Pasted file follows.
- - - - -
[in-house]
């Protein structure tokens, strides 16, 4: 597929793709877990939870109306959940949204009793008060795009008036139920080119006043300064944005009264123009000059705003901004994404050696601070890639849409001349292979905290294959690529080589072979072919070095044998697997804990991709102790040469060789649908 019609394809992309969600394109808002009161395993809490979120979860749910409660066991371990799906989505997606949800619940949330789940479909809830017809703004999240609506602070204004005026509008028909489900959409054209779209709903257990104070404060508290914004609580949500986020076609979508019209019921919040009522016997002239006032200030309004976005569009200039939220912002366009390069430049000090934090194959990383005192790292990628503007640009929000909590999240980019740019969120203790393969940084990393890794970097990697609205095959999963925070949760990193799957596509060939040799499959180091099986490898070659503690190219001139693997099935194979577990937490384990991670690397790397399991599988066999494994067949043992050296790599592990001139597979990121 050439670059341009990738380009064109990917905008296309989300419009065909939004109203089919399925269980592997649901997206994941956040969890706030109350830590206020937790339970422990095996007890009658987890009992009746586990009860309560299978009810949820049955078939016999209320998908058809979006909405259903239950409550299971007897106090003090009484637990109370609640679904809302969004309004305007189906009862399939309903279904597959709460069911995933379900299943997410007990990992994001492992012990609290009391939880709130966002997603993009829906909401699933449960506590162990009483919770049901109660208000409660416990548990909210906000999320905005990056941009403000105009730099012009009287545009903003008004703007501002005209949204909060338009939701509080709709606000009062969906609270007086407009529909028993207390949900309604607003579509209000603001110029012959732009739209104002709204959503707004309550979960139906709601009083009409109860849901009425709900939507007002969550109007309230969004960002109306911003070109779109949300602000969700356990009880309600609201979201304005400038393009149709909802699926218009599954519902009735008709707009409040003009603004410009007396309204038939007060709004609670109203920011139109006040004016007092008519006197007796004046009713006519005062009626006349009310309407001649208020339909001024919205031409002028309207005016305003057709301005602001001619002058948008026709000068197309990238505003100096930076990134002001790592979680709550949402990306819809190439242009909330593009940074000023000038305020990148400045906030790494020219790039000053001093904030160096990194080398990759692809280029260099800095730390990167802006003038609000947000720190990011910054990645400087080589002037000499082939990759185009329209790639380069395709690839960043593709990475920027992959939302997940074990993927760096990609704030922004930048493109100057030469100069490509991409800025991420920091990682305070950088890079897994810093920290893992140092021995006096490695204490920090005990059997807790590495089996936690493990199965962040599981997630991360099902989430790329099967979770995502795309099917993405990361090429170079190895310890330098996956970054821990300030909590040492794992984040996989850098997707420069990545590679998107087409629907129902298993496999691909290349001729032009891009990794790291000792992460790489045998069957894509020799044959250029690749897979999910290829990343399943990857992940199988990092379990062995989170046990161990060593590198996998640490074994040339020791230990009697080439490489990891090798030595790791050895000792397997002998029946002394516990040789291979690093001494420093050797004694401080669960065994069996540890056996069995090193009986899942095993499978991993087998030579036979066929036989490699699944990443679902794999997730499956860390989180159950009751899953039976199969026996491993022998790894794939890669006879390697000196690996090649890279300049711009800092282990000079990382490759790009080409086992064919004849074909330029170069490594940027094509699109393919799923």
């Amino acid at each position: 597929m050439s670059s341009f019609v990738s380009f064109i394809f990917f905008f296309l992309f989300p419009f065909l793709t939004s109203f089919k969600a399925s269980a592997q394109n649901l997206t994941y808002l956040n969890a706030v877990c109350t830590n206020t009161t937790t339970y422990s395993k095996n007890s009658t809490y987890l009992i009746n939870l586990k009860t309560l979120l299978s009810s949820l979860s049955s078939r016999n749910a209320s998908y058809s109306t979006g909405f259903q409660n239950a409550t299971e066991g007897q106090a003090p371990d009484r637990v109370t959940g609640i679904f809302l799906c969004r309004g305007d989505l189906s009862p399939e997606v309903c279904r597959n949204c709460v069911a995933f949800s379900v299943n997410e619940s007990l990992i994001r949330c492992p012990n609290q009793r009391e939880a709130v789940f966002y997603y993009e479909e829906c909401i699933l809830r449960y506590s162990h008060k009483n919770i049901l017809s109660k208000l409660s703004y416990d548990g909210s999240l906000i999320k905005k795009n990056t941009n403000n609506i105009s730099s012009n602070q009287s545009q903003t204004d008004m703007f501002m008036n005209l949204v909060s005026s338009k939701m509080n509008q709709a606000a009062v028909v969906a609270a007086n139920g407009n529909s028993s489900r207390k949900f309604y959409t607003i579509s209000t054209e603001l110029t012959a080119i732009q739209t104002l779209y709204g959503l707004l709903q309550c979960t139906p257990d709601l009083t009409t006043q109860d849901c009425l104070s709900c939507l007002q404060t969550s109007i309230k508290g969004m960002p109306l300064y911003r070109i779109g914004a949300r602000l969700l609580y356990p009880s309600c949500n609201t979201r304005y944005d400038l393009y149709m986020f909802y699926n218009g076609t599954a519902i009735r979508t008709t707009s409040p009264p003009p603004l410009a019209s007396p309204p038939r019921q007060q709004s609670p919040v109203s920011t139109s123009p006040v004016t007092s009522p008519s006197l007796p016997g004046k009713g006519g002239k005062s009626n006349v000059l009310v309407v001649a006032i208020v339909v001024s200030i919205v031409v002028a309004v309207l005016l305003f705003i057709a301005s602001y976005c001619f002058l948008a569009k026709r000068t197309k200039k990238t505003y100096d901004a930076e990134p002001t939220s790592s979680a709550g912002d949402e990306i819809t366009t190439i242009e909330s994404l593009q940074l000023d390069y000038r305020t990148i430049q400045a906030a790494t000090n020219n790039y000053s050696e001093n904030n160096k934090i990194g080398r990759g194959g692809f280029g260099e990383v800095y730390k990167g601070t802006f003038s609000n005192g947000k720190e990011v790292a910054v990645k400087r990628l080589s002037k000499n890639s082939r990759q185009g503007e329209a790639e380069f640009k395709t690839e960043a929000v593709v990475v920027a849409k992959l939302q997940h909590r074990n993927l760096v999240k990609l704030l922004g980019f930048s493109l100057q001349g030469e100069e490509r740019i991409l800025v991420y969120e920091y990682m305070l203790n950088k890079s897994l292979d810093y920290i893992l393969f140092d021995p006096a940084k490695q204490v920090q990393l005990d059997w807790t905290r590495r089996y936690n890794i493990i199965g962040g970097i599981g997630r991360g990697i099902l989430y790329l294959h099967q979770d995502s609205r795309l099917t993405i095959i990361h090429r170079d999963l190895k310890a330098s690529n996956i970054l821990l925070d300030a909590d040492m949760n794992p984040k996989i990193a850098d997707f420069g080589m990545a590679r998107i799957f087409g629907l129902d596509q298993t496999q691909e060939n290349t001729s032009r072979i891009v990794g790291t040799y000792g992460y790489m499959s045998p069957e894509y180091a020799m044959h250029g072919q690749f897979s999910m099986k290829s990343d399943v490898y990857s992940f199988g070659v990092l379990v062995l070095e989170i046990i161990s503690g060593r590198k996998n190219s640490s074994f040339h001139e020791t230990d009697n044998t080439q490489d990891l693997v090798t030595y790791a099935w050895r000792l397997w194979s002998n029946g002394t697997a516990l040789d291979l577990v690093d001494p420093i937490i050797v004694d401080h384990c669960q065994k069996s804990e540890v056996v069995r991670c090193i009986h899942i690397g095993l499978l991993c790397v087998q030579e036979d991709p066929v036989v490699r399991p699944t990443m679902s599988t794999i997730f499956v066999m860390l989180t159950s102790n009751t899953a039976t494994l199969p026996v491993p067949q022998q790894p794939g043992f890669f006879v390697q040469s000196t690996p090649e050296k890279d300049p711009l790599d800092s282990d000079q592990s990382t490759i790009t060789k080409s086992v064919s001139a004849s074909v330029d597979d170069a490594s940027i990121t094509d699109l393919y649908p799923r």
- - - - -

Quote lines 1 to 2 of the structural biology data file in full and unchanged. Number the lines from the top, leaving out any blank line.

[in-house]
């Protein structure tokens, strides 16, 4: 597929793709877990939870109306959940949204009793008060795009008036139920080119006043300064944005009264123009000059705003901004994404050696601070890639849409001349292979905290294959690529080589072979072919070095044998697997804990991709102790040469060789649908 019609394809992309969600394109808002009161395993809490979120979860749910409660066991371990799906989505997606949800619940949330789940479909809830017809703004999240609506602070204004005026509008028909489900959409054209779209709903257990104070404060508290914004609580949500986020076609979508019209019921919040009522016997002239006032200030309004976005569009200039939220912002366009390069430049000090934090194959990383005192790292990628503007640009929000909590999240980019740019969120203790393969940084990393890794970097990697609205095959999963925070949760990193799957596509060939040799499959180091099986490898070659503690190219001139693997099935194979577990937490384990991670690397790397399991599988066999494994067949043992050296790599592990001139597979990121 050439670059341009990738380009064109990917905008296309989300419009065909939004109203089919399925269980592997649901997206994941956040969890706030109350830590206020937790339970422990095996007890009658987890009992009746586990009860309560299978009810949820049955078939016999209320998908058809979006909405259903239950409550299971007897106090003090009484637990109370609640679904809302969004309004305007189906009862399939309903279904597959709460069911995933379900299943997410007990990992994001492992012990609290009391939880709130966002997603993009829906909401699933449960506590162990009483919770049901109660208000409660416990548990909210906000999320905005990056941009403000105009730099012009009287545009903003008004703007501002005209949204909060338009939701509080709709606000009062969906609270007086407009529909028993207390949900309604607003579509209000603001110029012959732009739209104002709204959503707004309550979960139906709601009083009409109860849901009425709900939507007002969550109007309230969004960002109306911003070109779109949300602000969700356990009880309600609201979201304005400038393009149709909802699926218009599954519902009735008709707009409040003009603004410009007396309204038939007060709004609670109203920011139109006040004016007092008519006197007796004046009713006519005062009626006349009310309407001649208020339909001024919205031409002028309207005016305003057709301005602001001619002058948008026709000068197309990238505003100096930076990134002001790592979680709550949402990306819809190439242009909330593009940074000023000038305020990148400045906030790494020219790039000053001093904030160096990194080398990759692809280029260099800095730390990167802006003038609000947000720190990011910054990645400087080589002037000499082939990759185009329209790639380069395709690839960043593709990475920027992959939302997940074990993927760096990609704030922004930048493109100057030469100069490509991409800025991420920091990682305070950088890079897994810093920290893992140092021995006096490695204490920090005990059997807790590495089996936690493990199965962040599981997630991360099902989430790329099967979770995502795309099917993405990361090429170079190895310890330098996956970054821990300030909590040492794992984040996989850098997707420069990545590679998107087409629907129902298993496999691909290349001729032009891009990794790291000792992460790489045998069957894509020799044959250029690749897979999910290829990343399943990857992940199988990092379990062995989170046990161990060593590198996998640490074994040339020791230990009697080439490489990891090798030595790791050895000792397997002998029946002394516990040789291979690093001494420093050797004694401080669960065994069996540890056996069995090193009986899942095993499978991993087998030579036979066929036989490699699944990443679902794999997730499956860390989180159950009751899953039976199969026996491993022998790894794939890669006879390697000196690996090649890279300049711009800092282990000079990382490759790009080409086992064919004849074909330029170069490594940027094509699109393919799923």